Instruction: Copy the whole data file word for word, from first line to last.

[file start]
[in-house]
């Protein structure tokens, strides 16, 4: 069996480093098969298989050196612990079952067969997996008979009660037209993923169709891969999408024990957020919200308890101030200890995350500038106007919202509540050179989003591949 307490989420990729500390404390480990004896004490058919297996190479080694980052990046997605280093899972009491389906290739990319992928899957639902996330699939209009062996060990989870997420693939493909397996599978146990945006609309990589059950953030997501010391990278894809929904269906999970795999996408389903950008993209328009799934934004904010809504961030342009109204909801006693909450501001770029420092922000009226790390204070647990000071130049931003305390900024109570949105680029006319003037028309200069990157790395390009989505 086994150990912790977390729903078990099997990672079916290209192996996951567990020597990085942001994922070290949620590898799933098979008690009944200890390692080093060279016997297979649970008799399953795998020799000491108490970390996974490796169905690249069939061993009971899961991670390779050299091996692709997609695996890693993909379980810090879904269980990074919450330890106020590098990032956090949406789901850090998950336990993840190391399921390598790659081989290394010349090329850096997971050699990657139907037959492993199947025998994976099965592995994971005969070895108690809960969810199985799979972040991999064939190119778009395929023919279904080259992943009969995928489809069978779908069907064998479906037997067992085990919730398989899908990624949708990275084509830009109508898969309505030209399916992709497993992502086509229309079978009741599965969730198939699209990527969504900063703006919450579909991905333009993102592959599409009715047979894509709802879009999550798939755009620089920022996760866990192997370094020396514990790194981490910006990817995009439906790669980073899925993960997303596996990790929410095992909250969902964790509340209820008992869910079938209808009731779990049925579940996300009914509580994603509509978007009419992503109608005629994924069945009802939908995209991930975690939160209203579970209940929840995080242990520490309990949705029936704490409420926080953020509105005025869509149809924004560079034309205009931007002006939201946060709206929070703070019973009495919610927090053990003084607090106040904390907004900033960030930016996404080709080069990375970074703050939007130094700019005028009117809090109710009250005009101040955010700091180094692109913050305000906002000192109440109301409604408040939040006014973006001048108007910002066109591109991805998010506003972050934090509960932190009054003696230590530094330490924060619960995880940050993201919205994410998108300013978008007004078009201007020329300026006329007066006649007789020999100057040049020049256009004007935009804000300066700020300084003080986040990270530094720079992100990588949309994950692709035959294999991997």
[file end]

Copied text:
[in-house]
């Protein structure tokens, strides 16, 4: 069996480093098969298989050196612990079952067969997996008979009660037209993923169709891969999408024990957020919200308890101030200890995350500038106007919202509540050179989003591949 307490989420990729500390404390480990004896004490058919297996190479080694980052990046997605280093899972009491389906290739990319992928899957639902996330699939209009062996060990989870997420693939493909397996599978146990945006609309990589059950953030997501010391990278894809929904269906999970795999996408389903950008993209328009799934934004904010809504961030342009109204909801006693909450501001770029420092922000009226790390204070647990000071130049931003305390900024109570949105680029006319003037028309200069990157790395390009989505 086994150990912790977390729903078990099997990672079916290209192996996951567990020597990085942001994922070290949620590898799933098979008690009944200890390692080093060279016997297979649970008799399953795998020799000491108490970390996974490796169905690249069939061993009971899961991670390779050299091996692709997609695996890693993909379980810090879904269980990074919450330890106020590098990032956090949406789901850090998950336990993840190391399921390598790659081989290394010349090329850096997971050699990657139907037959492993199947025998994976099965592995994971005969070895108690809960969810199985799979972040991999064939190119778009395929023919279904080259992943009969995928489809069978779908069907064998479906037997067992085990919730398989899908990624949708990275084509830009109508898969309505030209399916992709497993992502086509229309079978009741599965969730198939699209990527969504900063703006919450579909991905333009993102592959599409009715047979894509709802879009999550798939755009620089920022996760866990192997370094020396514990790194981490910006990817995009439906790669980073899925993960997303596996990790929410095992909250969902964790509340209820008992869910079938209808009731779990049925579940996300009914509580994603509509978007009419992503109608005629994924069945009802939908995209991930975690939160209203579970209940929840995080242990520490309990949705029936704490409420926080953020509105005025869509149809924004560079034309205009931007002006939201946060709206929070703070019973009495919610927090053990003084607090106040904390907004900033960030930016996404080709080069990375970074703050939007130094700019005028009117809090109710009250005009101040955010700091180094692109913050305000906002000192109440109301409604408040939040006014973006001048108007910002066109591109991805998010506003972050934090509960932190009054003696230590530094330490924060619960995880940050993201919205994410998108300013978008007004078009201007020329300026006329007066006649007789020999100057040049020049256009004007935009804000300066700020300084003080986040990270530094720079992100990588949309994950692709035959294999991997």